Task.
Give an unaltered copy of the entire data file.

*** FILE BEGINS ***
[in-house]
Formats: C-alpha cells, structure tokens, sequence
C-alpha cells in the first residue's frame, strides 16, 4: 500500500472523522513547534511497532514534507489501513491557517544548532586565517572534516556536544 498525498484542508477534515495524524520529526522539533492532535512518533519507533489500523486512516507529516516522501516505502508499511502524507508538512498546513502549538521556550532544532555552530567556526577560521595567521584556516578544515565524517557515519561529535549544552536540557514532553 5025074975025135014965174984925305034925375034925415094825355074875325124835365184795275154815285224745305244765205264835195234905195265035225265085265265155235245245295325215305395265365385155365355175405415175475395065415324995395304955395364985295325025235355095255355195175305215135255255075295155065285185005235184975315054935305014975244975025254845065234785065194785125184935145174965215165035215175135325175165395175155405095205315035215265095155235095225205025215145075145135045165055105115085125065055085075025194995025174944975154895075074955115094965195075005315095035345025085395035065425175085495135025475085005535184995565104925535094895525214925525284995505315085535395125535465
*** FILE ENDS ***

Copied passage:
[in-house]
Formats: C-alpha cells, structure tokens, sequence
C-alpha cells in the first residue's frame, strides 16, 4: 500500500472523522513547534511497532514534507489501513491557517544548532586565517572534516556536544 498525498484542508477534515495524524520529526522539533492532535512518533519507533489500523486512516507529516516522501516505502508499511502524507508538512498546513502549538521556550532544532555552530567556526577560521595567521584556516578544515565524517557515519561529535549544552536540557514532553 5025074975025135014965174984925305034925375034925415094825355074875325124835365184795275154815285224745305244765205264835195234905195265035225265085265265155235245245295325215305395265365385155365355175405415175475395065415324995395304955395364985295325025235355095255355195175305215135255255075295155065285185005235184975315054935305014975244975025254845065234785065194785125184935145174965215165035215175135325175165395175155405095205315035215265095155235095225205025215145075145135045165055105115085125065055085075025194995025174944975154895075074955115094965195075005315095035345025085395035065425175085495135025475085005535184995565104925535094895525214925525284995505315085535395125535465